Last month, the Fundraising Regulator published guidance for charities and auditors on the impact of the Charities (Protection and Social Investment) Act 2016 (the '2016 Act') provisions regarding fundraising. This serves as a helpful reminder to charities of the key features in the 2016 Act.
The additional reporting requirements will kick in for all charities above the audit threshold with accounting periods starting after 1 November 2016.
As a reminder, the guidance lists the following extra information the 2016 Act expects to be included:
- 'The charity's approach to fundraising activity, and in particular whether a professional fundraiser or commercial participator was used.
- Details of any voluntary fundraising scheme or standards which the charity or anyone fundraising on its behalf has agreed to. This includes the Fundraising Regulator and its Code of Fundraising Practice.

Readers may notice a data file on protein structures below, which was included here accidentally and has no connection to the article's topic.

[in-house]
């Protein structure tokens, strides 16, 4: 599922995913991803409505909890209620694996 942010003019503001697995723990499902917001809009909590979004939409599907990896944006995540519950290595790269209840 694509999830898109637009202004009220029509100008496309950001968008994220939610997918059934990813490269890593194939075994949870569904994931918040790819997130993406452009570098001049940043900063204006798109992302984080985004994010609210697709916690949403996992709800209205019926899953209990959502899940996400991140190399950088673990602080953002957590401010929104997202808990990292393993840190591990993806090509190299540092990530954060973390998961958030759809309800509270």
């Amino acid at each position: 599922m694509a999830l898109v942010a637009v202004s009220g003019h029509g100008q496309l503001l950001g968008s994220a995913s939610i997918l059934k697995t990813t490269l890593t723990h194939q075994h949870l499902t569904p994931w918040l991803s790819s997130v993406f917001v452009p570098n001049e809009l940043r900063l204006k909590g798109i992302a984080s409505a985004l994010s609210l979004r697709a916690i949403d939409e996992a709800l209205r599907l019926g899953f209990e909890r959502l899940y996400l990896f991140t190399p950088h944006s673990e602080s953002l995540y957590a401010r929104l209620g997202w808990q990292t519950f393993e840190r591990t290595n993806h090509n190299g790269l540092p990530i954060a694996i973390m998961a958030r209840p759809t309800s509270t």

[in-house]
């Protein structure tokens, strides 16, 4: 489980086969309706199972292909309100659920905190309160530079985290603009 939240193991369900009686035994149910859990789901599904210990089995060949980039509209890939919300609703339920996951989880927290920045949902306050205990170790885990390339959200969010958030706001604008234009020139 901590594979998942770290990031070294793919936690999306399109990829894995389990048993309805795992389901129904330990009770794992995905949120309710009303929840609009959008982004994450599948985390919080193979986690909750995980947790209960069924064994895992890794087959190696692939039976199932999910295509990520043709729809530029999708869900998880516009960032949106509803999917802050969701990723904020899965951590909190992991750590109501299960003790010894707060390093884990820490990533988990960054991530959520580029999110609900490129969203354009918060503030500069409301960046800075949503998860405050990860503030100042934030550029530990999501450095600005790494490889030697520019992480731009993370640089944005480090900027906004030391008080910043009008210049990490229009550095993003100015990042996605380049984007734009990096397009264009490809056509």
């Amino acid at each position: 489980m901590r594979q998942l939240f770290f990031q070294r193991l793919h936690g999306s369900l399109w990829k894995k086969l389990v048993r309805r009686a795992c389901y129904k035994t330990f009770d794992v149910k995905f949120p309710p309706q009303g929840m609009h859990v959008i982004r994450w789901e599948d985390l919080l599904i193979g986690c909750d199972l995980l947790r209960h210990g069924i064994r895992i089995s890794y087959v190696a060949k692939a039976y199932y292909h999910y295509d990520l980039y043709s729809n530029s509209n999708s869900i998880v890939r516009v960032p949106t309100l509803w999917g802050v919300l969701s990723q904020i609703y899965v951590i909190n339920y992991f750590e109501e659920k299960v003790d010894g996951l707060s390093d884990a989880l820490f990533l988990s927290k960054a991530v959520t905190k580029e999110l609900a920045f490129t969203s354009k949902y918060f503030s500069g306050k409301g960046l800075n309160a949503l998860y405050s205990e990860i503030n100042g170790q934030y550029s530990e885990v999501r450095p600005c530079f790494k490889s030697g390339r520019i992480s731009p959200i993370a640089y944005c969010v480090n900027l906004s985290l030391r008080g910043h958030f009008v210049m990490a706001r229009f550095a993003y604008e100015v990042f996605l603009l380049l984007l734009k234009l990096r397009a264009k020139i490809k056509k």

- Any failure to comply with a scheme or standard cited.
- Whether and how the charity monitored fundraising activities carried out on its behalf.
- How many complaints the charity or anyone acting on its behalf has received about fundraising for the charity.
- What the charity has done to protect vulnerable people and others from unreasonable intrusion on a person's privacy, unreasonably persistent approaches or undue pressure to give, in the course of or in connection with fundraising for the charity. Here the charity might report whether it has signed up to receiving suppressions under the Fundraising Preference Service.'
Those Charities affected should also mind the recommendations made to auditors in the guidance. In particular, this guidance stresses that registration with the Fundraising Regulator, while not yet mandatory, is highly recommended. Auditors are advised to 'make it clear that the Charity Commission under its CC20 Guidance advises that charities should comply with the Code of Fundraising Practice'.
As a final note, in order to ensure compliance, auditors have been encourage to report failure to comply with the 2016 Act to the Charity Commission, although it has not been included as a matter of material significance where auditors have a duty to report.